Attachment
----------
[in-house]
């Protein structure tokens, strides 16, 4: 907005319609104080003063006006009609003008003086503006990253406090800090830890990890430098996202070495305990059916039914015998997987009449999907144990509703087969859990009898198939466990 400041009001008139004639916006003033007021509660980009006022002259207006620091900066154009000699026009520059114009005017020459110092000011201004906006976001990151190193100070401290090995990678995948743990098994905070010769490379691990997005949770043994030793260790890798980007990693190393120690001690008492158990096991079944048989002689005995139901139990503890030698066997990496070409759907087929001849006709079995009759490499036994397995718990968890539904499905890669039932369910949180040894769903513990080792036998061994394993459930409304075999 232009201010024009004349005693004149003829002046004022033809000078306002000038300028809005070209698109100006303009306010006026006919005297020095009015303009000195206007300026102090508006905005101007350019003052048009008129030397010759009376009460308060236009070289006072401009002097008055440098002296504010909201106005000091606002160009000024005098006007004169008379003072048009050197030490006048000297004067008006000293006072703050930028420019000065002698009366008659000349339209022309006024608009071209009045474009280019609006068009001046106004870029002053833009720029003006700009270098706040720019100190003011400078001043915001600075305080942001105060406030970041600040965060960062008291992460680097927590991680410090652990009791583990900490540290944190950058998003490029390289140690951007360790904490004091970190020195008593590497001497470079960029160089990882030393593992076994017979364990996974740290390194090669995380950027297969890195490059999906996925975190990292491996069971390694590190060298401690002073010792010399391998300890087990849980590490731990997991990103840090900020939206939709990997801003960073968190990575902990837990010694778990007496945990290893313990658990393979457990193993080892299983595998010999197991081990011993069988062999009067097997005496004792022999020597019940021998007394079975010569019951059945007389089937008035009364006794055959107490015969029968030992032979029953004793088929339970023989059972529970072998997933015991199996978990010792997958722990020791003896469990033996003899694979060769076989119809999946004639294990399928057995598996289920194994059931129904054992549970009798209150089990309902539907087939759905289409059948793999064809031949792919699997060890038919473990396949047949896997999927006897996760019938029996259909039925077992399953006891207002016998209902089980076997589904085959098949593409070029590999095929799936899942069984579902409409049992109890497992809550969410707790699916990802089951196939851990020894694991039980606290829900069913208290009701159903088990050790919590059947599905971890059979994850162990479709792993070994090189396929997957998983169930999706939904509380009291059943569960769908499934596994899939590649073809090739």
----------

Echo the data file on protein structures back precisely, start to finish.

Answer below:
[in-house]
């Protein structure tokens, strides 16, 4: 907005319609104080003063006006009609003008003086503006990253406090800090830890990890430098996202070495305990059916039914015998997987009449999907144990509703087969859990009898198939466990 400041009001008139004639916006003033007021509660980009006022002259207006620091900066154009000699026009520059114009005017020459110092000011201004906006976001990151190193100070401290090995990678995948743990098994905070010769490379691990997005949770043994030793260790890798980007990693190393120690001690008492158990096991079944048989002689005995139901139990503890030698066997990496070409759907087929001849006709079995009759490499036994397995718990968890539904499905890669039932369910949180040894769903513990080792036998061994394993459930409304075999 232009201010024009004349005693004149003829002046004022033809000078306002000038300028809005070209698109100006303009306010006026006919005297020095009015303009000195206007300026102090508006905005101007350019003052048009008129030397010759009376009460308060236009070289006072401009002097008055440098002296504010909201106005000091606002160009000024005098006007004169008379003072048009050197030490006048000297004067008006000293006072703050930028420019000065002698009366008659000349339209022309006024608009071209009045474009280019609006068009001046106004870029002053833009720029003006700009270098706040720019100190003011400078001043915001600075305080942001105060406030970041600040965060960062008291992460680097927590991680410090652990009791583990900490540290944190950058998003490029390289140690951007360790904490004091970190020195008593590497001497470079960029160089990882030393593992076994017979364990996974740290390194090669995380950027297969890195490059999906996925975190990292491996069971390694590190060298401690002073010792010399391998300890087990849980590490731990997991990103840090900020939206939709990997801003960073968190990575902990837990010694778990007496945990290893313990658990393979457990193993080892299983595998010999197991081990011993069988062999009067097997005496004792022999020597019940021998007394079975010569019951059945007389089937008035009364006794055959107490015969029968030992032979029953004793088929339970023989059972529970072998997933015991199996978990010792997958722990020791003896469990033996003899694979060769076989119809999946004639294990399928057995598996289920194994059931129904054992549970009798209150089990309902539907087939759905289409059948793999064809031949792919699997060890038919473990396949047949896997999927006897996760019938029996259909039925077992399953006891207002016998209902089980076997589904085959098949593409070029590999095929799936899942069984579902409409049992109890497992809550969410707790699916990802089951196939851990020894694991039980606290829900069913208290009701159903088990050790919590059947599905971890059979994850162990479709792993070994090189396929997957998983169930999706939904509380009291059943569960769908499934596994899939590649073809090739």